It wasn’t the camera in my hand that gave me away – it was the lack of a cowboy hat. The Oklahoma National Stockyards is where the cowboys bring their cattle to buy and sell by the truckload. If you want to see where the west meets Wall Street, I guess this is your best bet.
The “world’s largest stocker and feeder cattle market” first opened for business in 1910 (a mere 3 years after Oklahoma statehood) and provided the region with it’s first real industry. At first, cattle were not only traded here, as they still are today, but they were also slaughtered and packed. Some of the buildings look original to that period of time.
Your visit begins with a long walk across the cattle pens via an elevated catwalk. Taking a few steps upward, if the smell doesn’t overwhelm you the size of this place will. The stockyards cover about 50 acres including the big auction barn.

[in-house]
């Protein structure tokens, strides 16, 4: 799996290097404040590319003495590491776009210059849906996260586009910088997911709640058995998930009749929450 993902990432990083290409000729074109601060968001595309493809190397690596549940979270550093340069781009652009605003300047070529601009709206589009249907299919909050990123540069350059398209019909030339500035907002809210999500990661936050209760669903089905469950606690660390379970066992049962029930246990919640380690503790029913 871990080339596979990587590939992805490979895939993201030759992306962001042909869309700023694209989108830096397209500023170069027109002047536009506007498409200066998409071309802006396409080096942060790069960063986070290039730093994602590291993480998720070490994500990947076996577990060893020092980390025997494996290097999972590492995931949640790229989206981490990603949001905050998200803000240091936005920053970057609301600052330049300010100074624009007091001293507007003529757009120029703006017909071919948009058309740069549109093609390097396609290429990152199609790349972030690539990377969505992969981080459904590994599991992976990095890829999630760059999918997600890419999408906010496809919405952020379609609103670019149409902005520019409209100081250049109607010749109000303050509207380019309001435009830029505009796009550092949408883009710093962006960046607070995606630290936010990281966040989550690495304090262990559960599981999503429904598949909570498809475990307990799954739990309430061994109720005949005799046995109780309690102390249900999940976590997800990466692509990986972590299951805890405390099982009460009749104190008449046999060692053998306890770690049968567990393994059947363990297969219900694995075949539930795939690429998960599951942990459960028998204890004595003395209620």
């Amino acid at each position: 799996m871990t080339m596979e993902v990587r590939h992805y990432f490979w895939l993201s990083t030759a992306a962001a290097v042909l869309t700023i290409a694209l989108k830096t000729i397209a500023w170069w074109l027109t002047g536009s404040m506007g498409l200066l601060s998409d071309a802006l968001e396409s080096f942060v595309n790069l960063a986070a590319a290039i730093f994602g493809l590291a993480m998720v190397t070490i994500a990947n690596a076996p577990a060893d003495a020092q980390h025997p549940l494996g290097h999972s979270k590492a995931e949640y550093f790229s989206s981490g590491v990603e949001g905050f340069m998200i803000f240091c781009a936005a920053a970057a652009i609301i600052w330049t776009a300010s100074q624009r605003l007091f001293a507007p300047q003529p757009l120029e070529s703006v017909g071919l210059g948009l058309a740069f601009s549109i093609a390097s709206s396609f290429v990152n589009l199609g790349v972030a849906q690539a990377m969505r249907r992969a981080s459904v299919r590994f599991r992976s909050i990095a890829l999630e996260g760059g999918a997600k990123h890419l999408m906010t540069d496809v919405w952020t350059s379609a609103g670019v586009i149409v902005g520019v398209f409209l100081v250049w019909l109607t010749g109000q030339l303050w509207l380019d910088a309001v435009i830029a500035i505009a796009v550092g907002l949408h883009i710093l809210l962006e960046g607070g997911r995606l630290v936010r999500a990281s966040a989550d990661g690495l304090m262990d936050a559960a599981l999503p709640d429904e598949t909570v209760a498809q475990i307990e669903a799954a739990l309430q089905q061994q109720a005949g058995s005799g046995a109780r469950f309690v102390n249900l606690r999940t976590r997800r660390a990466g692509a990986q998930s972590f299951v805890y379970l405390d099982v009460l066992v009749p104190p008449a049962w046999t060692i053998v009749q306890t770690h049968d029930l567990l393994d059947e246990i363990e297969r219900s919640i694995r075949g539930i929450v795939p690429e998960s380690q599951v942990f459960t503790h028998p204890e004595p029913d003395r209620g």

These working cowboys, to continue my “where the west meets Wall Street” motif, are probably the west’s version of hedge fund managers. These guys are all over the stockyards moving cattle from the pen to the auction house. Some looking much more grizzled than others.
Once inside, the cattle are put on display for the bidders. Data related to the current crop is displayed on screens above the auctioneer. The cowboy up front reads off pertinent information to the auctioneer (like how many are up for bid and when they’ve last had their shots).
Most tourists come to this part of town for Cattleman’s Steakhouse, the oldest restaurant in the city. Little do they know that just up the street they can get to know their steak before it ends up on the plate.
What to know:
Live Auctions on Mondays and Tuesdays only. The action starts at 8am.